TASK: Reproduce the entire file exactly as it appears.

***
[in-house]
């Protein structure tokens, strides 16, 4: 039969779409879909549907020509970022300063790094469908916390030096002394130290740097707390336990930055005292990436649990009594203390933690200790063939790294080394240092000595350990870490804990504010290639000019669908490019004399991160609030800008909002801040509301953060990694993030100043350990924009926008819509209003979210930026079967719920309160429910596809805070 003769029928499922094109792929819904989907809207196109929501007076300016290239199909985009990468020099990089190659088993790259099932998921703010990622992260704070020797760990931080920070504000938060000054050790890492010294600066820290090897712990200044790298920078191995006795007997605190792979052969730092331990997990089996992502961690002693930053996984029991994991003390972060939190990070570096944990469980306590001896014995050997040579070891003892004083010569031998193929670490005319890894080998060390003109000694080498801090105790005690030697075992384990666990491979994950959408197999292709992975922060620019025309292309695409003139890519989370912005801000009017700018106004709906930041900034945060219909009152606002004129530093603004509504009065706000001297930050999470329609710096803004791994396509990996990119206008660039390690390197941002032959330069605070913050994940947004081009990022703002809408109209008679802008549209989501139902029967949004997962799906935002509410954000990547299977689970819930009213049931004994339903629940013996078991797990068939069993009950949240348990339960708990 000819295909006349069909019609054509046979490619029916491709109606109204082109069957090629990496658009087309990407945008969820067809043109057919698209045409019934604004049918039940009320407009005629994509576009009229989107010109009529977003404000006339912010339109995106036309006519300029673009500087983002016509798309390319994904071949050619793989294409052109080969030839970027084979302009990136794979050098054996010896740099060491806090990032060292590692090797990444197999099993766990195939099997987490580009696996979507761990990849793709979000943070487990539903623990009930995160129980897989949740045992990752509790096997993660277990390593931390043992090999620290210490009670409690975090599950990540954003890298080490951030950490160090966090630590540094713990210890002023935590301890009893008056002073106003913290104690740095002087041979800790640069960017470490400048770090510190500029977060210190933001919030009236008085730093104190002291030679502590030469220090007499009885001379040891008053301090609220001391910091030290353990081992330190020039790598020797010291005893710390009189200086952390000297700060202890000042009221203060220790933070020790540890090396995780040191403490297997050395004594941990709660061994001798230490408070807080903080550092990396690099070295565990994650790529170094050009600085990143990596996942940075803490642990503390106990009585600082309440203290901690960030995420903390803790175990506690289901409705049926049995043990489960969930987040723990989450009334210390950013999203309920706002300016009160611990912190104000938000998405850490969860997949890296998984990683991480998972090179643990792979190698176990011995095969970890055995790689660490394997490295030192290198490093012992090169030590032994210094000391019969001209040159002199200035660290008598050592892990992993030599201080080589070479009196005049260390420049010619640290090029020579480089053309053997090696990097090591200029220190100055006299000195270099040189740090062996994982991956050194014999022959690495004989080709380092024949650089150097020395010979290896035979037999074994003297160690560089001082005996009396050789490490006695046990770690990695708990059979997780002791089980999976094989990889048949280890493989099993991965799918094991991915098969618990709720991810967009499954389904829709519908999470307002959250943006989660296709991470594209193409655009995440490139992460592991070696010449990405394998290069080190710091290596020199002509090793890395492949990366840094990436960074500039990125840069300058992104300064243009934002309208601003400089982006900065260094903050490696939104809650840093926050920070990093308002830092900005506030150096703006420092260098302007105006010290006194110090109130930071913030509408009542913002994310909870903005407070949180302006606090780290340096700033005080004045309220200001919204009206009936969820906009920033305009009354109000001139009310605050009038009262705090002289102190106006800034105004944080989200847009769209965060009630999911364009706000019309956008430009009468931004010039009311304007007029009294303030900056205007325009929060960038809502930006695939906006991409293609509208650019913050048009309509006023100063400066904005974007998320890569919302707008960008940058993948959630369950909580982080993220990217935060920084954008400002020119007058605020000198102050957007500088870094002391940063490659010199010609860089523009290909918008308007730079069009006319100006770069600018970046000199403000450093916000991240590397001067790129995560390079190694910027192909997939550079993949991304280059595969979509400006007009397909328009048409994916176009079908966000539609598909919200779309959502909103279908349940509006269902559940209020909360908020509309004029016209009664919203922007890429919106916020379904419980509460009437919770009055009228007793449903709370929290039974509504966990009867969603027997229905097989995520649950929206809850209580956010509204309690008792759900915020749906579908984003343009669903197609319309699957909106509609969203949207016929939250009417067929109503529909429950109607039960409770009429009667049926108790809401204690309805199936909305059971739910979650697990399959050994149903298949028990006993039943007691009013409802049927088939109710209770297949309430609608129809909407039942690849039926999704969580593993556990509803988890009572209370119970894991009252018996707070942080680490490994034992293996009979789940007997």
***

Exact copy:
[in-house]
């Protein structure tokens, strides 16, 4: 039969779409879909549907020509970022300063790094469908916390030096002394130290740097707390336990930055005292990436649990009594203390933690200790063939790294080394240092000595350990870490804990504010290639000019669908490019004399991160609030800008909002801040509301953060990694993030100043350990924009926008819509209003979210930026079967719920309160429910596809805070 003769029928499922094109792929819904989907809207196109929501007076300016290239199909985009990468020099990089190659088993790259099932998921703010990622992260704070020797760990931080920070504000938060000054050790890492010294600066820290090897712990200044790298920078191995006795007997605190792979052969730092331990997990089996992502961690002693930053996984029991994991003390972060939190990070570096944990469980306590001896014995050997040579070891003892004083010569031998193929670490005319890894080998060390003109000694080498801090105790005690030697075992384990666990491979994950959408197999292709992975922060620019025309292309695409003139890519989370912005801000009017700018106004709906930041900034945060219909009152606002004129530093603004509504009065706000001297930050999470329609710096803004791994396509990996990119206008660039390690390197941002032959330069605070913050994940947004081009990022703002809408109209008679802008549209989501139902029967949004997962799906935002509410954000990547299977689970819930009213049931004994339903629940013996078991797990068939069993009950949240348990339960708990 000819295909006349069909019609054509046979490619029916491709109606109204082109069957090629990496658009087309990407945008969820067809043109057919698209045409019934604004049918039940009320407009005629994509576009009229989107010109009529977003404000006339912010339109995106036309006519300029673009500087983002016509798309390319994904071949050619793989294409052109080969030839970027084979302009990136794979050098054996010896740099060491806090990032060292590692090797990444197999099993766990195939099997987490580009696996979507761990990849793709979000943070487990539903623990009930995160129980897989949740045992990752509790096997993660277990390593931390043992090999620290210490009670409690975090599950990540954003890298080490951030950490160090966090630590540094713990210890002023935590301890009893008056002073106003913290104690740095002087041979800790640069960017470490400048770090510190500029977060210190933001919030009236008085730093104190002291030679502590030469220090007499009885001379040891008053301090609220001391910091030290353990081992330190020039790598020797010291005893710390009189200086952390000297700060202890000042009221203060220790933070020790540890090396995780040191403490297997050395004594941990709660061994001798230490408070807080903080550092990396690099070295565990994650790529170094050009600085990143990596996942940075803490642990503390106990009585600082309440203290901690960030995420903390803790175990506690289901409705049926049995043990489960969930987040723990989450009334210390950013999203309920706002300016009160611990912190104000938000998405850490969860997949890296998984990683991480998972090179643990792979190698176990011995095969970890055995790689660490394997490295030192290198490093012992090169030590032994210094000391019969001209040159002199200035660290008598050592892990992993030599201080080589070479009196005049260390420049010619640290090029020579480089053309053997090696990097090591200029220190100055006299000195270099040189740090062996994982991956050194014999022959690495004989080709380092024949650089150097020395010979290896035979037999074994003297160690560089001082005996009396050789490490006695046990770690990695708990059979997780002791089980999976094989990889048949280890493989099993991965799918094991991915098969618990709720991810967009499954389904829709519908999470307002959250943006989660296709991470594209193409655009995440490139992460592991070696010449990405394998290069080190710091290596020199002509090793890395492949990366840094990436960074500039990125840069300058992104300064243009934002309208601003400089982006900065260094903050490696939104809650840093926050920070990093308002830092900005506030150096703006420092260098302007105006010290006194110090109130930071913030509408009542913002994310909870903005407070949180302006606090780290340096700033005080004045309220200001919204009206009936969820906009920033305009009354109000001139009310605050009038009262705090002289102190106006800034105004944080989200847009769209965060009630999911364009706000019309956008430009009468931004010039009311304007007029009294303030900056205007325009929060960038809502930006695939906006991409293609509208650019913050048009309509006023100063400066904005974007998320890569919302707008960008940058993948959630369950909580982080993220990217935060920084954008400002020119007058605020000198102050957007500088870094002391940063490659010199010609860089523009290909918008308007730079069009006319100006770069600018970046000199403000450093916000991240590397001067790129995560390079190694910027192909997939550079993949991304280059595969979509400006007009397909328009048409994916176009079908966000539609598909919200779309959502909103279908349940509006269902559940209020909360908020509309004029016209009664919203922007890429919106916020379904419980509460009437919770009055009228007793449903709370929290039974509504966990009867969603027997229905097989995520649950929206809850209580956010509204309690008792759900915020749906579908984003343009669903197609319309699957909106509609969203949207016929939250009417067929109503529909429950109607039960409770009429009667049926108790809401204690309805199936909305059971739910979650697990399959050994149903298949028990006993039943007691009013409802049927088939109710209770297949309430609608129809909407039942690849039926999704969580593993556990509803988890009572209370119970894991009252018996707070942080680490490994034992293996009979789940007997």